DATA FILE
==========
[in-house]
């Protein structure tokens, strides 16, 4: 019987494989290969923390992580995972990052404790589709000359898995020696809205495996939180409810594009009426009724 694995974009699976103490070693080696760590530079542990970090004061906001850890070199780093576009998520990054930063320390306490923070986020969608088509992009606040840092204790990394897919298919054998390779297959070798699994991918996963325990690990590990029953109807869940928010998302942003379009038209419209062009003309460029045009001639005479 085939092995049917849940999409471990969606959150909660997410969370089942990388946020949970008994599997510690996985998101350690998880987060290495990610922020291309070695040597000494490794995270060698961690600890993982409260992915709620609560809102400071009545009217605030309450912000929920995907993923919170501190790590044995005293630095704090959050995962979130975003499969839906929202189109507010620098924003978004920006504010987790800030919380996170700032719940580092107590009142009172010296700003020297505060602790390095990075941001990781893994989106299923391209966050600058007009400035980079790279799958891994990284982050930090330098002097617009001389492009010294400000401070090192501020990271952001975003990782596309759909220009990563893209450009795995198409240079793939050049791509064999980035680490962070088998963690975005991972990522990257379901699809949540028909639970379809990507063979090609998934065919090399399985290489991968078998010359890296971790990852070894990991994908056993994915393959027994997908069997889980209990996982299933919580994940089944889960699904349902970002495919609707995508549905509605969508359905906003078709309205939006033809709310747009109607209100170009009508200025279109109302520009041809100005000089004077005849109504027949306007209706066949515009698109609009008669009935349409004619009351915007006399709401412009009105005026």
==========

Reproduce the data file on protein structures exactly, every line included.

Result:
[in-house]
């Protein structure tokens, strides 16, 4: 019987494989290969923390992580995972990052404790589709000359898995020696809205495996939180409810594009009426009724 694995974009699976103490070693080696760590530079542990970090004061906001850890070199780093576009998520990054930063320390306490923070986020969608088509992009606040840092204790990394897919298919054998390779297959070798699994991918996963325990690990590990029953109807869940928010998302942003379009038209419209062009003309460029045009001639005479 085939092995049917849940999409471990969606959150909660997410969370089942990388946020949970008994599997510690996985998101350690998880987060290495990610922020291309070695040597000494490794995270060698961690600890993982409260992915709620609560809102400071009545009217605030309450912000929920995907993923919170501190790590044995005293630095704090959050995962979130975003499969839906929202189109507010620098924003978004920006504010987790800030919380996170700032719940580092107590009142009172010296700003020297505060602790390095990075941001990781893994989106299923391209966050600058007009400035980079790279799958891994990284982050930090330098002097617009001389492009010294400000401070090192501020990271952001975003990782596309759909220009990563893209450009795995198409240079793939050049791509064999980035680490962070088998963690975005991972990522990257379901699809949540028909639970379809990507063979090609998934065919090399399985290489991968078998010359890296971790990852070894990991994908056993994915393959027994997908069997889980209990996982299933919580994940089944889960699904349902970002495919609707995508549905509605969508359905906003078709309205939006033809709310747009109607209100170009009508200025279109109302520009041809100005000089004077005849109504027949306007209706066949515009698109609009008669009935349409004619009351915007006399709401412009009105005026």